Picture: THE TIMES
Picture: THE TIMES

As the government plans to expropriate land from white farmers, slum dwellers are also hungry for land reform, experts say, as protests, illegal invasions and evictions signal rising inequality in rapidly growing cities.

Towns and cities remain racially divided more than 20 years after the end of apartheid.

Although black people have since migrated to cities for jobs and better opportunities, economic inequality has worsened, said Geoff Bickford, a programme manager at think-tank South African Cities Network, which promotes urban development.

"The most lucrative urban land is still in the hands of the minority — be it the state or previously advantaged white individuals or black individuals who are now moving into the middle class," he said.

The government aims to accelerate rural land reform before next year’s parliamentary elections, as Julius Malema’s EFF has pushed for land expropriation from the white minority without compensation.

However, urban conflicts over land also need to be addressed, experts say, with better planning to create more affordable housing and better access to jobs, schools and hospitals. SA is one of the continent’s most urbanised countries, with two-thirds of people living in towns and cities, UN data show, with a projection that this could rise to 80% by 2050.

The 1913 Land Act banned blacks from owning or renting land outside native reserves, to which those without jobs in urban white households and businesses were deported. Passes were required to enter urban areas in search of work.

After the repeal of segregation laws in 1991, large cities like Johannesburg and Pretoria have grown and become more racially mixed, but different races continue to occupy separate spaces, according to Statistics SA.

"There is a big demand in SA’s cities for affordable housing close to work," said Elmien du Plessis, an urban land expert at North West University.

Almost 350,000 families are on a waiting list for state-owned rental homes in Cape Town against a supply of about 15,000 units a year, city data show. Inequality greets tourists as they leave Cape Town International Airport and pass the informal settlement of Khayelitsha.

Musa Gwebani of the Social Justice Coalition, a campaign group based in Khayelitsha, said people living there wanted to be included in the land reform debate. "The declaration ... that there will be expropriation without compensation fuelled a hunger for land and brought to the fore the levels of desperation of the dispossessed black majority living in informal settlements," she said.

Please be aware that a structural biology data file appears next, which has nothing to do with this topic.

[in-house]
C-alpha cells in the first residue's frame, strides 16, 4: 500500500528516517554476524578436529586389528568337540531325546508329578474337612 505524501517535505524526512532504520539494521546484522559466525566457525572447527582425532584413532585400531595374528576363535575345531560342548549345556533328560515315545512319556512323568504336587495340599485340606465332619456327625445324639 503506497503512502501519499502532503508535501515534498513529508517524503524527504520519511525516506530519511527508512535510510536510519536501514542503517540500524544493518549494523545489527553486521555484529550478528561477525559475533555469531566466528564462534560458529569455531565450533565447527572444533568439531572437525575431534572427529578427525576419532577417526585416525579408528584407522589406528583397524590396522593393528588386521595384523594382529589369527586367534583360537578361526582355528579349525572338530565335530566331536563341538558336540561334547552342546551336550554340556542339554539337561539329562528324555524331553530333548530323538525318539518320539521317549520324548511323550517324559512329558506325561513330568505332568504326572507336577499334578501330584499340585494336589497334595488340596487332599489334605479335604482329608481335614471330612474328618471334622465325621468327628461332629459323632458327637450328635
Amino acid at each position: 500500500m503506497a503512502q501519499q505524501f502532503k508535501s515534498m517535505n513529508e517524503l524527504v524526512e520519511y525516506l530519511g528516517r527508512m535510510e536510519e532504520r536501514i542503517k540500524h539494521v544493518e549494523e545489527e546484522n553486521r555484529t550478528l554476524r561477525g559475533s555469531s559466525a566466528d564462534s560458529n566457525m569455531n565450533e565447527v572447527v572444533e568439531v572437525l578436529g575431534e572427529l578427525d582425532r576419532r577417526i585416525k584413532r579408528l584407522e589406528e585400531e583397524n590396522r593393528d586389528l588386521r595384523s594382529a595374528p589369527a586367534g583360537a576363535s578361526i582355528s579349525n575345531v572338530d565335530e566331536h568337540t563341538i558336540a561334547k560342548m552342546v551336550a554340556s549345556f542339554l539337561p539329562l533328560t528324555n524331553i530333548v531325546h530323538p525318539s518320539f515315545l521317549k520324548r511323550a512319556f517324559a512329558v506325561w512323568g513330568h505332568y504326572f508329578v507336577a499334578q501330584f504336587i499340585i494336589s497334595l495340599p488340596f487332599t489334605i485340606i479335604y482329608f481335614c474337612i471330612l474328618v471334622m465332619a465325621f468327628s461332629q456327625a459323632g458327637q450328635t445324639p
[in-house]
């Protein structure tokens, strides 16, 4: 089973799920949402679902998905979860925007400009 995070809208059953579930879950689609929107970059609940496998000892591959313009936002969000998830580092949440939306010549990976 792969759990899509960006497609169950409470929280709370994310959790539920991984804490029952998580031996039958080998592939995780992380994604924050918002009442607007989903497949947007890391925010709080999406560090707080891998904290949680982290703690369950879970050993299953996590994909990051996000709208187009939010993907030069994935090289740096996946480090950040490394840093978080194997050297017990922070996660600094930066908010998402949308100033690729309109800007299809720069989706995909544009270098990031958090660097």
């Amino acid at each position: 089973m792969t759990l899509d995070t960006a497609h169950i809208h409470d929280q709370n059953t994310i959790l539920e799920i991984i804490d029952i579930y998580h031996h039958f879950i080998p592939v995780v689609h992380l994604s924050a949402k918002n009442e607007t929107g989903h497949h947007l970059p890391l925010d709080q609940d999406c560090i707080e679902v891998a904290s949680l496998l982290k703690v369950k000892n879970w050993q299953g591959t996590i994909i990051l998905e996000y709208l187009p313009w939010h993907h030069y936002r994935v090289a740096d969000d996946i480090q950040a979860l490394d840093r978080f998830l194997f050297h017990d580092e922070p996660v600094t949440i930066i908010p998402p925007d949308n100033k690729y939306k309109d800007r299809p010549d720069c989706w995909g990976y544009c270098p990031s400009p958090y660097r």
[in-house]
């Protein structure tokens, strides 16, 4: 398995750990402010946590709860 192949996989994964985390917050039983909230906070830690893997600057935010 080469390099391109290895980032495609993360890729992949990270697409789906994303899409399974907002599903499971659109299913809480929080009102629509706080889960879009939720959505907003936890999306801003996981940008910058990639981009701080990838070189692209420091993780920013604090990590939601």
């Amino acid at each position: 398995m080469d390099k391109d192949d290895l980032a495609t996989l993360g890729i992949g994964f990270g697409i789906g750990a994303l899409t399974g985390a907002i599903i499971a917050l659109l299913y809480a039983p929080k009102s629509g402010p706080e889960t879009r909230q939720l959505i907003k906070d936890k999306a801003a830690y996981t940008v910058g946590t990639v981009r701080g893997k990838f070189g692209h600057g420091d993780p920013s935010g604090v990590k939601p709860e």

"There is a lot of frustration on the ground and people there don’t understand why they can’t go out and build their structures in empty spaces."

Khayelitsha was established in the 1980s during apartheid as a vast dormitory for the thousands of workers who moved to Cape Town in search of jobs. According to the 2011 census, it is home to nearly 400,000 residents, 99% of them black.

"Something as simple as a clothing line can generate a lot of conflict," Gwebani said, also highlighting protests over a lack of toilets, which has led to children being raped while relieving themselves in dark fields and bushes.

Data from the Department of Rural Development and Land Reform shows that 7% of registered property in towns and cities belongs to blacks, who make up nearly 80% of the population. Meanwhile, 11% is in the hands of whites, who account for 9%.

About 80% of urban land belongs to companies, such as mining firms, or is held in trusts by the government on behalf of black communities.

The remaining 2% is owned by other races, including Indians, and foreigners.

Fed up with living in squalor, many poor urban residents have invaded vacant private and state-owned land, where they build temporary houses, which led Cape Town authorities in 2009 to set up an anti-land invasion unit.

"The City of Cape Town officers come in the middle of the night and in the middle of the rain and demolish people’s structures without notice, without an eviction order, with nothing, and so people become homeless overnight," said Gwebani.

Protests and court battles have been generated by the sale of publicly owned land to upmarket developers.

"We say they are land grabbing but what they are actually doing is ... taking it upon themselves to get to a point that they can actually access resources in cities," said Bickford.